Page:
16 Aug 1999
A question from John Knox about this topic: what is it, and what should we be doing about it? Ads in the back of Science seem to proliferate, calling for a union of biological and database knowledge and skills.

A nice example of an information problem: how to gather a collection of fragments that can jump-start one's understanding of an obviously important topic? There are some tertiary/quaternary summaries that I've encountered, though I haven't done anything very systematic about harvesting them. Here's a recent one:

Nature 1999 Jun 10;399(6736):517-20
It's sink or swim as a tidal wave of data approaches.
Reichhardt T

Links to web sites that may prove useful:

What Is Bioinformatics? (UC Davis)

The John Hopkins University Bioinformatics Web Server

EMBL - European Bioinformatics Institute

A few links (leading to abstracts) from a PubMed search:

Informatics at the National Institutes of Health: a call to action (Hendee WR)

Medical informatics is defined as the scientific discipline concerned with the systematic processing of data, information and knowledge in medicine and health care. The domain of medical informatics (including health informatics), its aim, methods and tools, and its relevance to other disciplines in medicine and health sciences are outlined. It is recognized that one of the major tasks of medical informatics is modelling processes. (Comput Methods Programs Biomed 1996 Nov;51(3):131-9 A systematic view on medical informatics. Hasman A, Haux R, Albert A)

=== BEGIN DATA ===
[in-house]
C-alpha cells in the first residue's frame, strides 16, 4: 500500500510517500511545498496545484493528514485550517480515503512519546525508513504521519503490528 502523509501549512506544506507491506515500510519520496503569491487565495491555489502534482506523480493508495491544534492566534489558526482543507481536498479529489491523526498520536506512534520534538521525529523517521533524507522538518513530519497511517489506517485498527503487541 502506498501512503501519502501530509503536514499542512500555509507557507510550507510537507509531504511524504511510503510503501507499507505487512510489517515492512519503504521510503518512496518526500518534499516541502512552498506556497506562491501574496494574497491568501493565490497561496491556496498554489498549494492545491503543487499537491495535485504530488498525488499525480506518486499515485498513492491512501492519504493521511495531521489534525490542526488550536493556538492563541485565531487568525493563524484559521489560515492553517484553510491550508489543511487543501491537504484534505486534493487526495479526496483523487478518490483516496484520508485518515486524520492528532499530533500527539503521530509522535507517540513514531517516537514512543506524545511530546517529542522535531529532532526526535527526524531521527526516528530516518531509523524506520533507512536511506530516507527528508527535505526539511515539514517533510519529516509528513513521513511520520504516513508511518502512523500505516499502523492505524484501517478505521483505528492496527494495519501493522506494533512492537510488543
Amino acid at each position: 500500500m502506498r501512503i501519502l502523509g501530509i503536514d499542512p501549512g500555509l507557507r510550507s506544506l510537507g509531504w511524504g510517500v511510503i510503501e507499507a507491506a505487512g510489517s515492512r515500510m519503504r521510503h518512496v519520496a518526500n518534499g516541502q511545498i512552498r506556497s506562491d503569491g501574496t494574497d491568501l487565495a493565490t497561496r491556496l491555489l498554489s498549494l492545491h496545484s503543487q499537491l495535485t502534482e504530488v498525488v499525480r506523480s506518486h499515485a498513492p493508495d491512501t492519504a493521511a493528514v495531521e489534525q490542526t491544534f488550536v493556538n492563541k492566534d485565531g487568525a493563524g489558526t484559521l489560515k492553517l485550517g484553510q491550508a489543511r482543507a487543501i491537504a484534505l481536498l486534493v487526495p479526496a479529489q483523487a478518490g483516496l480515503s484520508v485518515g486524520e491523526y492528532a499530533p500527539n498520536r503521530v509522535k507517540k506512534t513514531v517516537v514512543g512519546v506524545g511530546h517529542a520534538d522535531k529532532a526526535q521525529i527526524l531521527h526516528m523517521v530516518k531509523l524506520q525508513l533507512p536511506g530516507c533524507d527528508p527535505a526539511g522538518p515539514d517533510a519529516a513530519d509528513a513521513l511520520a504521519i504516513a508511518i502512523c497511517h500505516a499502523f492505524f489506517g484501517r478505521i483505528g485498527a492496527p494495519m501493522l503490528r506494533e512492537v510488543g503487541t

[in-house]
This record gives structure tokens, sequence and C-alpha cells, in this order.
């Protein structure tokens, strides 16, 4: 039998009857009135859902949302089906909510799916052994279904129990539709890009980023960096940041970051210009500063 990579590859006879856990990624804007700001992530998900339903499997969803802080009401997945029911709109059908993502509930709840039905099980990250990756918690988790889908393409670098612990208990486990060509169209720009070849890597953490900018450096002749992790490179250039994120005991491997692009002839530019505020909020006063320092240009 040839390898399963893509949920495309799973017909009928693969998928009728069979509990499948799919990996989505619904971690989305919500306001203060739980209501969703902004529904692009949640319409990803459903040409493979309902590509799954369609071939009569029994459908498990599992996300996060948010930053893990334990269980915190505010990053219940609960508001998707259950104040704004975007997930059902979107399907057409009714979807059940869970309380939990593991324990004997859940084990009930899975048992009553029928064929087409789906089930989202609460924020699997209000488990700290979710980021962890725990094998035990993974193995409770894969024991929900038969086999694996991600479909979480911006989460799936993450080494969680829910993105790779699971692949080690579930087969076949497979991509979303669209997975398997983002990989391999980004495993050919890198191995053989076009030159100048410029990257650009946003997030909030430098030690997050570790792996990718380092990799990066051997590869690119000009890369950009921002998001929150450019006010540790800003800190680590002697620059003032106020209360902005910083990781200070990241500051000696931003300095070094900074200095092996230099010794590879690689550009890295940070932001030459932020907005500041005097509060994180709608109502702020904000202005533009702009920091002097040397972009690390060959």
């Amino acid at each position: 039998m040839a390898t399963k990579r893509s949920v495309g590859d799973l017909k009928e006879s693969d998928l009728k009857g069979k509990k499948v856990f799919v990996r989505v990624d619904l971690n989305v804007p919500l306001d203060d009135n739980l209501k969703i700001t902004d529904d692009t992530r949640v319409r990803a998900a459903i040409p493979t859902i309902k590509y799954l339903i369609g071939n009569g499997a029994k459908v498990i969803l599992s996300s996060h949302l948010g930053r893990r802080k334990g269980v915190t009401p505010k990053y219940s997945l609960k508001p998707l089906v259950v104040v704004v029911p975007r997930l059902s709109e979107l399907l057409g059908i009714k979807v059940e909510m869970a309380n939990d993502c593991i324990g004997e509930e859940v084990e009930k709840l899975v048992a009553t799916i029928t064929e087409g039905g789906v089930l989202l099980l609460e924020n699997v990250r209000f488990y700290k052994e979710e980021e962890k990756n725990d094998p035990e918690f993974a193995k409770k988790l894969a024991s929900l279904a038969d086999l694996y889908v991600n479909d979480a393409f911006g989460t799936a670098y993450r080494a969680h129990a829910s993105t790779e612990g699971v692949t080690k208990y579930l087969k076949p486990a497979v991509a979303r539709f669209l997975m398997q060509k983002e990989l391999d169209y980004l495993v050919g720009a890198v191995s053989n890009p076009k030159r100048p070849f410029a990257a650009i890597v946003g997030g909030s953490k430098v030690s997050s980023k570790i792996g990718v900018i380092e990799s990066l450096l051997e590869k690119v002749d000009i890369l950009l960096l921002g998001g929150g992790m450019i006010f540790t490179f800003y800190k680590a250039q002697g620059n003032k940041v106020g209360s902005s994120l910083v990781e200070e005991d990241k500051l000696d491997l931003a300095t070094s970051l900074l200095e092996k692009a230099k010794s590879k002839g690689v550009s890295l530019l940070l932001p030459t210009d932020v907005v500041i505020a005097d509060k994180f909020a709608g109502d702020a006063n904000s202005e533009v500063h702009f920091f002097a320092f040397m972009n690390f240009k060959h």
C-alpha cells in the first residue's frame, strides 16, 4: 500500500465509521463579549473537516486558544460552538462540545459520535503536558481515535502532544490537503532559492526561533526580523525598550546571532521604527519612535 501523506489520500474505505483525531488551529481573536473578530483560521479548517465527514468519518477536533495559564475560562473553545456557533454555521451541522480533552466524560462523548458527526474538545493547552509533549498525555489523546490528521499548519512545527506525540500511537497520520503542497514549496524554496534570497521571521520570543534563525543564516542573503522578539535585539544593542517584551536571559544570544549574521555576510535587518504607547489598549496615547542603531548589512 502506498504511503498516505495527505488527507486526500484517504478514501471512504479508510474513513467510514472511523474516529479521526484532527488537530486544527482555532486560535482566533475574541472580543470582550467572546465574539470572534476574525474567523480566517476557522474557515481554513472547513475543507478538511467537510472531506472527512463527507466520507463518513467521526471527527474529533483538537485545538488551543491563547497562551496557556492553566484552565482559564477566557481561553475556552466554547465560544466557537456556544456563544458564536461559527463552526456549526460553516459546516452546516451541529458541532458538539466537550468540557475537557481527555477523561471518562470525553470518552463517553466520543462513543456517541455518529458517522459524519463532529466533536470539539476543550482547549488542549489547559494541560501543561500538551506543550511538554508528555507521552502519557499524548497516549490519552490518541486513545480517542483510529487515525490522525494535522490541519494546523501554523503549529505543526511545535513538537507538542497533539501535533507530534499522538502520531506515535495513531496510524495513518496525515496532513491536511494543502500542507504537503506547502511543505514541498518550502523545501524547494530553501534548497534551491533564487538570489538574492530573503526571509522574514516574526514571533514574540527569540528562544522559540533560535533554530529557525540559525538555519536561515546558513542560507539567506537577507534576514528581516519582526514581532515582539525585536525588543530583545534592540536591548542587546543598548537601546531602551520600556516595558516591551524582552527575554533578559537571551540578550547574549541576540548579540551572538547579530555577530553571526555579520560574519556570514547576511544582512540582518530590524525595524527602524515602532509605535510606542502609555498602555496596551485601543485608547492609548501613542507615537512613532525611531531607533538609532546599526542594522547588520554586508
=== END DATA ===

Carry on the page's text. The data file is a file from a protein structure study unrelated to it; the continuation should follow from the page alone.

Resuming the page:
Preparing for the third millennium: the views of life informatics (Li ZR, Tian AJ, Yang YY)

Structural-functional bioinformatics: knowledge-based NMR interpretation (Kulikowski CA, Zimmerman D, Montelione G, Anderson S)

An ontology for bioinformatics applications (Baker PG, Goble CA, Bechhofer S, Paton NW, Stevens R, Brass A)

Plant genomics (Terryn N, Rouze P, Van Montagu M)

Automated genome sequence analysis and annotation (Andrade MA, Brown NP, Leroy C, Hoersch S, de Daruvar A, Reich C, Franchini A, Tamames J, Valencia A, Ouzounis C, Sander C)

From protein structure to function (Orengo CA, Todd AE, Thornton JM)

Genetic information resources: a new field for medical librarians (Norman F)

The Emerging Importance of Genetics in Epidemiologic Research III. Bioinformatics and statistical genetic methods (Ellsworth DL, Manolio TA)

Bioinformatics in support of molecular medicine (Altman RB)

Molecules to maps: tools for visualization and interaction in support of computational biology (Kraemer ET, Ferrin TE)

And some items from Cambridge Scientific Abstracts:

TI: Bioinformatics takes charge
AU: Lim, HA; Butt, TR
SO: Trends in Biotechnology [TRENDS BIOTECHNOL.], vol. 16, no. 3, pp. 104-107, Mar 1998